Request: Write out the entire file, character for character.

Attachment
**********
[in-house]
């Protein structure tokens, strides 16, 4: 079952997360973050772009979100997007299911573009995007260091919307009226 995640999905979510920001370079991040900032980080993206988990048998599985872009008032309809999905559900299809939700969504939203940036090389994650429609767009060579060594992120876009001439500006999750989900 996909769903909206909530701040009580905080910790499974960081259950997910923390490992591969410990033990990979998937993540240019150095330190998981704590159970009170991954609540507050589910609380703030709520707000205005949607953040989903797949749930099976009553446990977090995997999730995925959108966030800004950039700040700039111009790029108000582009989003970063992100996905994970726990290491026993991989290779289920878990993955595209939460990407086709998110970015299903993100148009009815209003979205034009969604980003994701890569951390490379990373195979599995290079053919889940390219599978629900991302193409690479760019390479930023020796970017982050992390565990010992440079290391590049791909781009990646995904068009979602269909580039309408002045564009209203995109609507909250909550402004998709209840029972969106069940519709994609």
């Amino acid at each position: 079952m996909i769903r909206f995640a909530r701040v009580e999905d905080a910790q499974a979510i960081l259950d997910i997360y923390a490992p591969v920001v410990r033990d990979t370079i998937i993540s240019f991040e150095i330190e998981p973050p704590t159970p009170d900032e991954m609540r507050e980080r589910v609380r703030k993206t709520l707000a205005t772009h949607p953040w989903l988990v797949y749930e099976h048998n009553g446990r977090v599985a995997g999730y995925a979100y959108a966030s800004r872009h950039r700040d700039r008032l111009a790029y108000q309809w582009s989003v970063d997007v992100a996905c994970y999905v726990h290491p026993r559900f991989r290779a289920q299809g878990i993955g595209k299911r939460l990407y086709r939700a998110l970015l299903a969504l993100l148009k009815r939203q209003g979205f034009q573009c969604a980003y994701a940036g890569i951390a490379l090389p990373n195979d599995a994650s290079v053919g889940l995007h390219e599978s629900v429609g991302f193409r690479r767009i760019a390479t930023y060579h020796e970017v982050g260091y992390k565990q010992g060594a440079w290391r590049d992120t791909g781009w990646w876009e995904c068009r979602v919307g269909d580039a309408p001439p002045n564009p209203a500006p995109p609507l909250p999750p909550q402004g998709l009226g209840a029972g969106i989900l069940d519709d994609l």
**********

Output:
[in-house]
């Protein structure tokens, strides 16, 4: 079952997360973050772009979100997007299911573009995007260091919307009226 995640999905979510920001370079991040900032980080993206988990048998599985872009008032309809999905559900299809939700969504939203940036090389994650429609767009060579060594992120876009001439500006999750989900 996909769903909206909530701040009580905080910790499974960081259950997910923390490992591969410990033990990979998937993540240019150095330190998981704590159970009170991954609540507050589910609380703030709520707000205005949607953040989903797949749930099976009553446990977090995997999730995925959108966030800004950039700040700039111009790029108000582009989003970063992100996905994970726990290491026993991989290779289920878990993955595209939460990407086709998110970015299903993100148009009815209003979205034009969604980003994701890569951390490379990373195979599995290079053919889940390219599978629900991302193409690479760019390479930023020796970017982050992390565990010992440079290391590049791909781009990646995904068009979602269909580039309408002045564009209203995109609507909250909550402004998709209840029972969106069940519709994609």
């Amino acid at each position: 079952m996909i769903r909206f995640a909530r701040v009580e999905d905080a910790q499974a979510i960081l259950d997910i997360y923390a490992p591969v920001v410990r033990d990979t370079i998937i993540s240019f991040e150095i330190e998981p973050p704590t159970p009170d900032e991954m609540r507050e980080r589910v609380r703030k993206t709520l707000a205005t772009h949607p953040w989903l988990v797949y749930e099976h048998n009553g446990r977090v599985a995997g999730y995925a979100y959108a966030s800004r872009h950039r700040d700039r008032l111009a790029y108000q309809w582009s989003v970063d997007v992100a996905c994970y999905v726990h290491p026993r559900f991989r290779a289920q299809g878990i993955g595209k299911r939460l990407y086709r939700a998110l970015l299903a969504l993100l148009k009815r939203q209003g979205f034009q573009c969604a980003y994701a940036g890569i951390a490379l090389p990373n195979d599995a994650s290079v053919g889940l995007h390219e599978s629900v429609g991302f193409r690479r767009i760019a390479t930023y060579h020796e970017v982050g260091y992390k565990q010992g060594a440079w290391r590049d992120t791909g781009w990646w876009e995904c068009r979602v919307g269909d580039a309408p001439p002045n564009p209203a500006p995109p609507l909250p999750p909550q402004g998709l009226g209840a029972g969106i989900l069940d519709d994609l």